Congress Wants More Transparency on Unidentified Anomalous Phenomenon

The House Oversight Committee held one of the most anticipated congressional hearings in years on Wednesday, as the witness testimony focused on unidentified anomalous phenomena, or UAPs.


The star witness was retired Maj. David Grusch — a former official with the National Geospatial-Intelligence Agency — whose bombshell claims of a government cover-up of a UFO retrieval program have been met with both skepticism and intense interest in the scientific community.

Grusch filed a complaint with the DoD inspector general’s office claiming harassment from the brass for going to the Inspector General to complain about the mishandling of classified data on UAPs. Grusch believes that the law requires that some data the Pentagon has gathered about UAPs should be released to the public and the DoD is illegally withholding it. For making that claim, Grusch has been harassed and threatened by his superiors.

Associated Press:

Grusch said he was asked in 2019 by the head of a government task force on UAPs to identify all highly classified programs relating to the task force’s mission. At the time, Grusch was detailed to the National Reconnaissance Office, the agency that operates U.S. spy satellites.

“I was informed in the course of my official duties of a multi-decade UAP crash retrieval and reverse engineering program to which I was denied access,” he said.

Asked whether the U.S. government had information about extraterrestrial life, Grusch said the U.S. likely has been aware of “non-human” activity since the 1930s.


That remains to be proven, although there’s little doubt that Grusch believes his story, as do other notable researchers like Michael Shellenberger. His sources confirmed the substance of Grusch’s astonishing allegations.

Grusch claims there is evidence of the UFO retrieval program that could be presented to the American people now, including photographs.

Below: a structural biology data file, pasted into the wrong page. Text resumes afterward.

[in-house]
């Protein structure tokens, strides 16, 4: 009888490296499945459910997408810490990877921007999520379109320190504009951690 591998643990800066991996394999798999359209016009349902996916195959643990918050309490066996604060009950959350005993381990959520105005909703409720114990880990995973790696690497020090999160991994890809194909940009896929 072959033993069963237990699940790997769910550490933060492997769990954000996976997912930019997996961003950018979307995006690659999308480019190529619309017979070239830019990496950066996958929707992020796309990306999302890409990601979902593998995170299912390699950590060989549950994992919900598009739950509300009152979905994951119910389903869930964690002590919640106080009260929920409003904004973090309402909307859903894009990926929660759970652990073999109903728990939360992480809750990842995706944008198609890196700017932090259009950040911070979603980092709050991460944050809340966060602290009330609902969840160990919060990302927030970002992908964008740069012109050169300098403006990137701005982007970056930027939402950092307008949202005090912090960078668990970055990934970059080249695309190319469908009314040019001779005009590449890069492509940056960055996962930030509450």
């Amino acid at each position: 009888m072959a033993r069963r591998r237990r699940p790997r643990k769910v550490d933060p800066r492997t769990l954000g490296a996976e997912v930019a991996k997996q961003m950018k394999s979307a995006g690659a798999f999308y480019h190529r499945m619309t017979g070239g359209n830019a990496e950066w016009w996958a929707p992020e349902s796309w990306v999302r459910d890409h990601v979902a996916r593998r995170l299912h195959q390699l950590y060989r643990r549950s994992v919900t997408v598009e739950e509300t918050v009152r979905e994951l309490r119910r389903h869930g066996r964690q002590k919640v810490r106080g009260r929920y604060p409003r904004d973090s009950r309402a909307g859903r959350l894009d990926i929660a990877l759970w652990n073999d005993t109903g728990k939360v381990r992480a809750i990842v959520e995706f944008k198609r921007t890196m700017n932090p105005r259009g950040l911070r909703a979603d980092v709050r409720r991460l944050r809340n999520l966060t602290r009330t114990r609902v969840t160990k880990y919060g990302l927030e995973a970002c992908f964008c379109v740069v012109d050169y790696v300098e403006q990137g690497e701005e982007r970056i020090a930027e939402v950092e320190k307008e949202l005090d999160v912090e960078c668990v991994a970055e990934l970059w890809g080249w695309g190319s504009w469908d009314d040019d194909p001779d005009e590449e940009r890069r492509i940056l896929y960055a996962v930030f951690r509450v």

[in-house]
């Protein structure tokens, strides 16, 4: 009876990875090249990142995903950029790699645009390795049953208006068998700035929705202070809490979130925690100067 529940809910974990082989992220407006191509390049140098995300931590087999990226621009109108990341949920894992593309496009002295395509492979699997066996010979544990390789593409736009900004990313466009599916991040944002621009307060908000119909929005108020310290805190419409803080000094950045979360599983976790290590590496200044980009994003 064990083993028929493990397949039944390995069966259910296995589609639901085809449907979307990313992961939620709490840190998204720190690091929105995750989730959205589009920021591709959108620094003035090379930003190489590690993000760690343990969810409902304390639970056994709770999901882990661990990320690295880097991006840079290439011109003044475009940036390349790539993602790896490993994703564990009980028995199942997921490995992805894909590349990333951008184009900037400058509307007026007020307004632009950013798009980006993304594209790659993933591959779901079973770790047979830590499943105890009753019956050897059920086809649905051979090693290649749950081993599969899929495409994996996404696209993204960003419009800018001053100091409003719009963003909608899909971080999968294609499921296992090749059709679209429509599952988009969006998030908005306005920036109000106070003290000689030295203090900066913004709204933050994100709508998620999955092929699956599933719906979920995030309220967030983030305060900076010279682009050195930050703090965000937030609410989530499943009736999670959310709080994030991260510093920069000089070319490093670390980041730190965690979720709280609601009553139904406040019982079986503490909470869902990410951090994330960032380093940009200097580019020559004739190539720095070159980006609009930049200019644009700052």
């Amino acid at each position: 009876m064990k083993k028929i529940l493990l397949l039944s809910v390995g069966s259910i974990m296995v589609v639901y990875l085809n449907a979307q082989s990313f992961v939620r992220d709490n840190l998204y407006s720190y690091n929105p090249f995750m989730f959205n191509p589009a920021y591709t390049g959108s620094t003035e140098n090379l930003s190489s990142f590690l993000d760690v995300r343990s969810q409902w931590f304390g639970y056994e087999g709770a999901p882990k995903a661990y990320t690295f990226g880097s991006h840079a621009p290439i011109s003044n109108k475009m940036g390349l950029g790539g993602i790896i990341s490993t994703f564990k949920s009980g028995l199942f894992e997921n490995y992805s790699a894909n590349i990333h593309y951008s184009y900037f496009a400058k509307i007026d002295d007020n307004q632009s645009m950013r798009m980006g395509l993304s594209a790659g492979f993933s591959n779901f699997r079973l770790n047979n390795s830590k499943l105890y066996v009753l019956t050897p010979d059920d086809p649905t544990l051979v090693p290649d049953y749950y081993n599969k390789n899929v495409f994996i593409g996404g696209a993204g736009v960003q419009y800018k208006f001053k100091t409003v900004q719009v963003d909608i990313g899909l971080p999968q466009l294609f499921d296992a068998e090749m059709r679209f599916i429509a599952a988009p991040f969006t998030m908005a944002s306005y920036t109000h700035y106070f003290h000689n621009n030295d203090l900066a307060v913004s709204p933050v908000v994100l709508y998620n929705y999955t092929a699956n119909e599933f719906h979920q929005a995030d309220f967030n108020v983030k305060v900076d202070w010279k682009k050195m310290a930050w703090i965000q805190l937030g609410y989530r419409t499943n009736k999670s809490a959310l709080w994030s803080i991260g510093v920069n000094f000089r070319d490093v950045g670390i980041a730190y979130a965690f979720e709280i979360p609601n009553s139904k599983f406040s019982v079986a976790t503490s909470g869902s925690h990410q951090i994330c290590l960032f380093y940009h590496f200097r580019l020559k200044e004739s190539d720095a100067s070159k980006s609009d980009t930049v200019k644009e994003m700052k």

There were a couple of Air Force witnesses whose own close encounters with a UAP have been well documented.

New York Times:

At one point, two former Navy fighter pilots, David Fravor and Ryan Graves, described encounters with unknown objects — a decade and a continent apart — that they said accelerated like nothing either had seen before. The men first described the incidents to The New York Times in 2017 and 2018 in stories that prompted calls from lawmakers for more government transparency.

Neither of the pilots speculated about the provenance of what they saw. The sightings were reported to the Pentagon’s shadowy Advanced Aerospace Threat Identification Program, which analyzes radar data, video footage and accounts provided by senior officers.

Some of the objects in videos released by the Pentagon have been explained as optical illusions or drones, but others remain unexplained.

The effort to unlock the secrets of UAPs has become a matter of national security. The flight characteristics of these aircraft are jaw-dropping and could easily outmaneuver even our most advanced fighter planes. Should national security take priority over the public’s understandable and necessary need to know?

The entire story may be a hoax, and Grusch may be a patsy. It wouldn’t be the first time the government has tried to distract attention from ongoing Air Force programs using the screen of supposed alien spacecraft. I’m afraid that until a craft lands on the White House lawn and its occupants emerge to greet us, skepticism will rightly be the order of the day.



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